Posted by: Omar C. Garcia | January 28, 2009

Kolkata’s North Star

Kolkata, India

North Star | Navigating around Kolkata turned out to be much easier than I expected. Our guest house is located on the same street as Mother Teresa’s Mother House. So, whenever we needed to get back to our home base all we had to do was say “Mother Teresa’s Mother House” and cab and rickshaw drivers would give us the distinctive Indian head-bob to acknowledge they knew the way. Mother Teresa was unknown when she first arrived in Calcutta on January 6, 1929. Today, it seems that every cab driver in this bee-hive of incessant human activity knows her name and her reputation as the friend of the poor. She is the city’s North Star for those who have come to serve the poor. And, Mother’s House and all of the Missionaries of Charity homes form a constellation of compassion, beckoning travelers from all nations to come serve the poor.

Rock Star | Twelve years after her death, Mother Teresa is also something of a rock star among the young. Her example and reputation as a servant of the poor continues to attract volunteers from the nations, many of them young people. I have lost track of the number of nations represented in the volunteer ranks this week. The amazing thing is that they are not all Christ-followers. One young man from France has embraced Buddhism but said there is still something missing in his life. A young Jewish girl is seriously considering becoming a Catholic because of Mother Teresa’s example. A college student from South Korea told me that he is tired of consuming his resource on himself. “It’s time I did something for others,” he said. So, he saved his money to come serve the poor in Kolkata for three weeks. And so go the stories of why they come. Although each story is different, the common thread that runs through each is the little nun who made a vow in April 1942 to not refuse God anything and gave Him her all.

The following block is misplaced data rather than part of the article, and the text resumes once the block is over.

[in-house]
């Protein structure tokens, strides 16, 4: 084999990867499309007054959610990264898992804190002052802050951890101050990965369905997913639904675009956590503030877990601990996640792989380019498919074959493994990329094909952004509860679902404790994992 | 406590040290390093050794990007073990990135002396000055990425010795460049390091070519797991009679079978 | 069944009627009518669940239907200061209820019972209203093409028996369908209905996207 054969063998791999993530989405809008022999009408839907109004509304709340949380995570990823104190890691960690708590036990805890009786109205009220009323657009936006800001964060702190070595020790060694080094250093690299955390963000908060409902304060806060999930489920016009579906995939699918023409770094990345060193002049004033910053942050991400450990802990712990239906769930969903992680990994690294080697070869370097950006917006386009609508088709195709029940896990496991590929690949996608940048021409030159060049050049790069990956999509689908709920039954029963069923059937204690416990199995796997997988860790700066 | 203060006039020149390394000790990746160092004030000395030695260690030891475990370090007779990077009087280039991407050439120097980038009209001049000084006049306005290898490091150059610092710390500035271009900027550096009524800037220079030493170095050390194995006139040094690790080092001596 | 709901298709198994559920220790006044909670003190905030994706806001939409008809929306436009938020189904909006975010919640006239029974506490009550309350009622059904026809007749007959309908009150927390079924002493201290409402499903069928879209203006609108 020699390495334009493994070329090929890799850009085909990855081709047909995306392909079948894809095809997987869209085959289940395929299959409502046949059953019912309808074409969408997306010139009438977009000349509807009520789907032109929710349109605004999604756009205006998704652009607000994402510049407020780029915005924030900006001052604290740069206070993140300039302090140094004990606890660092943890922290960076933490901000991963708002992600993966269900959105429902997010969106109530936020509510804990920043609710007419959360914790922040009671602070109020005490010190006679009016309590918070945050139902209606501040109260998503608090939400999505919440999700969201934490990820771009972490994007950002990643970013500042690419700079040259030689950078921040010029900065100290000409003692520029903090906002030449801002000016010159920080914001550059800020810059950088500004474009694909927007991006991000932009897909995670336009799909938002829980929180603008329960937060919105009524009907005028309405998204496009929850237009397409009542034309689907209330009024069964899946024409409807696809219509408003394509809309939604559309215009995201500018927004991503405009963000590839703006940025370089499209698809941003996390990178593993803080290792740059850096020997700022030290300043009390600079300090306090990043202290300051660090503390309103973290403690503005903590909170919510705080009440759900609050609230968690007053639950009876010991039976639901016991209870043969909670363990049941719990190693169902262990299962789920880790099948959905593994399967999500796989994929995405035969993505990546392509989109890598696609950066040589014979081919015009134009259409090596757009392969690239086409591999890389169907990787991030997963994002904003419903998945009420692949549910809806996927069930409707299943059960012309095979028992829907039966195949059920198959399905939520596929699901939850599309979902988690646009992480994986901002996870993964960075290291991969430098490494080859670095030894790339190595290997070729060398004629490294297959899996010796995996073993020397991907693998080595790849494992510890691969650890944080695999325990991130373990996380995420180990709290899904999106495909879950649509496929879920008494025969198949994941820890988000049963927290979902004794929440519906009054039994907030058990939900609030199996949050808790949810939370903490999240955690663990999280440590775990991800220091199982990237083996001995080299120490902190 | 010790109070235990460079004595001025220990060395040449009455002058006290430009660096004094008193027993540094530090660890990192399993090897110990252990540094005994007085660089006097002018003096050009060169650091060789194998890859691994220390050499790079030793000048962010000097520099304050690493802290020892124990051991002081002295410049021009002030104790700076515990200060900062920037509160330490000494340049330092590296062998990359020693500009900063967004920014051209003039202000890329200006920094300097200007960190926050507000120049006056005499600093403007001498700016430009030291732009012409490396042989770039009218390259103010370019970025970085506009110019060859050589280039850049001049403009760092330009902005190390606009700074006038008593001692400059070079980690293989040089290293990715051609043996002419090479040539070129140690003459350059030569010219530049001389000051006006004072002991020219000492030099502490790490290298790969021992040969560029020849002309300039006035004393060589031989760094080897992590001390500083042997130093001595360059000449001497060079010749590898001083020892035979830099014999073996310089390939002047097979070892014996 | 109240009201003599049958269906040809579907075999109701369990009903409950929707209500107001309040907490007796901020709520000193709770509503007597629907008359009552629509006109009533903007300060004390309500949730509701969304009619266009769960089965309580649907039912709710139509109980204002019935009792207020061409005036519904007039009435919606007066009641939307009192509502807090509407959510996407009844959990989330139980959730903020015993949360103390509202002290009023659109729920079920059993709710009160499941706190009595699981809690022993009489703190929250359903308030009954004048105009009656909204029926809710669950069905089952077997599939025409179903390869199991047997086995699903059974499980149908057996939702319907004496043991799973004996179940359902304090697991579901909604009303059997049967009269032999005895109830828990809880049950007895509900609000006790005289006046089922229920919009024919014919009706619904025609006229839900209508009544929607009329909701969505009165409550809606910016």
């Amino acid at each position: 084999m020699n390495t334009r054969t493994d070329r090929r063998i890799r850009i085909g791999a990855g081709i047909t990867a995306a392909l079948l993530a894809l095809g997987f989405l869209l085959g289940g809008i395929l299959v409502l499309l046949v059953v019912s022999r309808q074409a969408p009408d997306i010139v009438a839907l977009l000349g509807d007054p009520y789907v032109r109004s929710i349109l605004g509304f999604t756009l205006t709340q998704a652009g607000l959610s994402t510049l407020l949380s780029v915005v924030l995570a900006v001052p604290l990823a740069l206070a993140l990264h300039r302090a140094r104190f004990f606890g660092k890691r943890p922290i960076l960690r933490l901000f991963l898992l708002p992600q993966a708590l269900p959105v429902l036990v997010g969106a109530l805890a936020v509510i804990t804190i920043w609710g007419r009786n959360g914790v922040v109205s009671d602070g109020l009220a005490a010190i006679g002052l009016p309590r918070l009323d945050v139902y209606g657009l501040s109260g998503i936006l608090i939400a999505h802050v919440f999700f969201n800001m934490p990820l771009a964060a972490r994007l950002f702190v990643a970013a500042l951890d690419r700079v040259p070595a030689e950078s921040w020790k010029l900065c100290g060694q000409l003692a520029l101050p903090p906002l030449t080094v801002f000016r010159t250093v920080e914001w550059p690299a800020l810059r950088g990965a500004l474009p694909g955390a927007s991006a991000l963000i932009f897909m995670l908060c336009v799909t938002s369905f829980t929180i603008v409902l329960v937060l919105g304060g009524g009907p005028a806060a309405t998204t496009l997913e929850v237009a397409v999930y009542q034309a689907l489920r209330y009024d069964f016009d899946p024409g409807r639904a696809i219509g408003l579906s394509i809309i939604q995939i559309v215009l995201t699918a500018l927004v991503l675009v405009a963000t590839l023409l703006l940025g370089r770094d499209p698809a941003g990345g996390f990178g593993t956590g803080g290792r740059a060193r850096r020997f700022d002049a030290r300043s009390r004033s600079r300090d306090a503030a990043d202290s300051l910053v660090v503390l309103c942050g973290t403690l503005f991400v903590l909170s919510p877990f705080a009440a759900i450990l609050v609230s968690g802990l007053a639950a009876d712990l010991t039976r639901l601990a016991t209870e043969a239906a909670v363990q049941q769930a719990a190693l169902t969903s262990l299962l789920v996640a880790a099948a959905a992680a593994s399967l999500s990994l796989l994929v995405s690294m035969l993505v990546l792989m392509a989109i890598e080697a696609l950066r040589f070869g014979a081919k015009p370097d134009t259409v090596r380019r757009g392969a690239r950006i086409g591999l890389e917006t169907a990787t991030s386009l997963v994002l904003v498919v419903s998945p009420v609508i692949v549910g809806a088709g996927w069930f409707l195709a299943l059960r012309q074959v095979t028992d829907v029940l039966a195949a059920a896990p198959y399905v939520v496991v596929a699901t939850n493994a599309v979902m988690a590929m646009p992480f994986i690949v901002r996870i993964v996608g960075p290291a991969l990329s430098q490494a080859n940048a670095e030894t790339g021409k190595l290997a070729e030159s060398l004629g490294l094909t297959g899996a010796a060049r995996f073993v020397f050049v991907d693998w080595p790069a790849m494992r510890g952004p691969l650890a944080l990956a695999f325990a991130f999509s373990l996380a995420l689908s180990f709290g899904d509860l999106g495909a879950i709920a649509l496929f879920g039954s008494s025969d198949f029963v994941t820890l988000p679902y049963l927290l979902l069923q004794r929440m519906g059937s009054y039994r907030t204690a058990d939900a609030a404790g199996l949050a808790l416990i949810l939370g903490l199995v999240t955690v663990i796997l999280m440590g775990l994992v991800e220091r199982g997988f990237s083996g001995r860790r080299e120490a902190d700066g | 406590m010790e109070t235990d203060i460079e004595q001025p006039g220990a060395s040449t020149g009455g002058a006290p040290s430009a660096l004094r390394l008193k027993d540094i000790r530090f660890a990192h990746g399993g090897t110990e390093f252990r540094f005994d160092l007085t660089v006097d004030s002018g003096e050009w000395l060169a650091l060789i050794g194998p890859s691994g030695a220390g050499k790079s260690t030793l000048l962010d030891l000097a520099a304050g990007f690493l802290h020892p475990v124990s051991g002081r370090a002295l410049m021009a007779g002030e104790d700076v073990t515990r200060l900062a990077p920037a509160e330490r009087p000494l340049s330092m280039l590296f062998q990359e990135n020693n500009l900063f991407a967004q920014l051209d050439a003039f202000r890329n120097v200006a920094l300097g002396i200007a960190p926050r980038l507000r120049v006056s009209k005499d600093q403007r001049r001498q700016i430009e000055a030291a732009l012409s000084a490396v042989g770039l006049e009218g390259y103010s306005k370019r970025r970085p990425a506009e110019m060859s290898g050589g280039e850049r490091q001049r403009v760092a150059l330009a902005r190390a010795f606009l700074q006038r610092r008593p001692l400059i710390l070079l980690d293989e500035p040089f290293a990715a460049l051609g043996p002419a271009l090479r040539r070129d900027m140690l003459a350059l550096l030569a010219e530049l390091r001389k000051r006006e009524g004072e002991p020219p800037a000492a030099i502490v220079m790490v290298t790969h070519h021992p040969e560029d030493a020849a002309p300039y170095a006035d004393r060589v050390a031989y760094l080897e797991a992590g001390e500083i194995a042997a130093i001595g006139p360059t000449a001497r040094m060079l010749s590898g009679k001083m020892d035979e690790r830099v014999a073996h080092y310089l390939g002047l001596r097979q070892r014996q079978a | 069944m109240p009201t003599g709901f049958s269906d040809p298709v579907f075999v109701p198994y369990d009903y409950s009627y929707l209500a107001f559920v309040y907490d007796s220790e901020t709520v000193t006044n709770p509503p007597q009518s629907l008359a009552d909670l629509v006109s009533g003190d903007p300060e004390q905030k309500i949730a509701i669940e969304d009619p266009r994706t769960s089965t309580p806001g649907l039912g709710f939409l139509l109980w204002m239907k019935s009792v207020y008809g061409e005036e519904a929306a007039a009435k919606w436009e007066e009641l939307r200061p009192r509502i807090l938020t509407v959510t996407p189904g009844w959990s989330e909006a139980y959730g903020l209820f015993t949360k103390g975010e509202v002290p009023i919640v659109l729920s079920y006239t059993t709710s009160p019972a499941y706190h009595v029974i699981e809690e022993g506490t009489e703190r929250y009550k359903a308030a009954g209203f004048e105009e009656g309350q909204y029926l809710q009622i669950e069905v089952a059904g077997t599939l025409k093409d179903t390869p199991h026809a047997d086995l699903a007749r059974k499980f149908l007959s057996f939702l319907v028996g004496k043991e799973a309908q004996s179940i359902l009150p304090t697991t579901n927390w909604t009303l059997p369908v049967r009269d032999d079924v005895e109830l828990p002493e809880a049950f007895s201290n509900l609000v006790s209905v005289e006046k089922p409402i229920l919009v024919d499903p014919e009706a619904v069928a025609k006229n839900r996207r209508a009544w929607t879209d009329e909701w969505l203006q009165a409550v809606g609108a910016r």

Guiding Star | Mother Teresa’s legacy is a guiding star for those seeking to serve Christ is His distressing disguises. David, the great king of Israel, complained, “What will you gain if I die, if I sink down into the grave? Can my dust praise you from the grave? Can it tell the world of your faithfulness?” (Psalm 30:9). The first half of David’s complaint can only be answered by God. However, the second half can be answered from earth’s side of the equation. Mother Teresa reminds us that our dust can praise God from the grave and can continue to tell the world of God’s faithfulness. Mother Teresa did what each of us should do – she wrote a great script for her dust by living a life well-lived. Her dust – or her legacy – continues to guide people of every tongue and tribe and nation to forsake selfish living and to care for the least of these as though caring for Jesus Himself.

Morning Star | Mother Teresa, although dead, continues to point others to Jesus, “the bright Morning Star” (Revelation 22:16). I was impressed by the fact that Jesus was repeatedly emphasized this week – in the prayer we recited every morning, in the team song that we sang before heading to our respective assignments, in the messages posted on the walls of her homes, and in the words and smiles of the Missionaries of Charity. Mother Teresa said, “I rely on one. There is only one: Jesus.”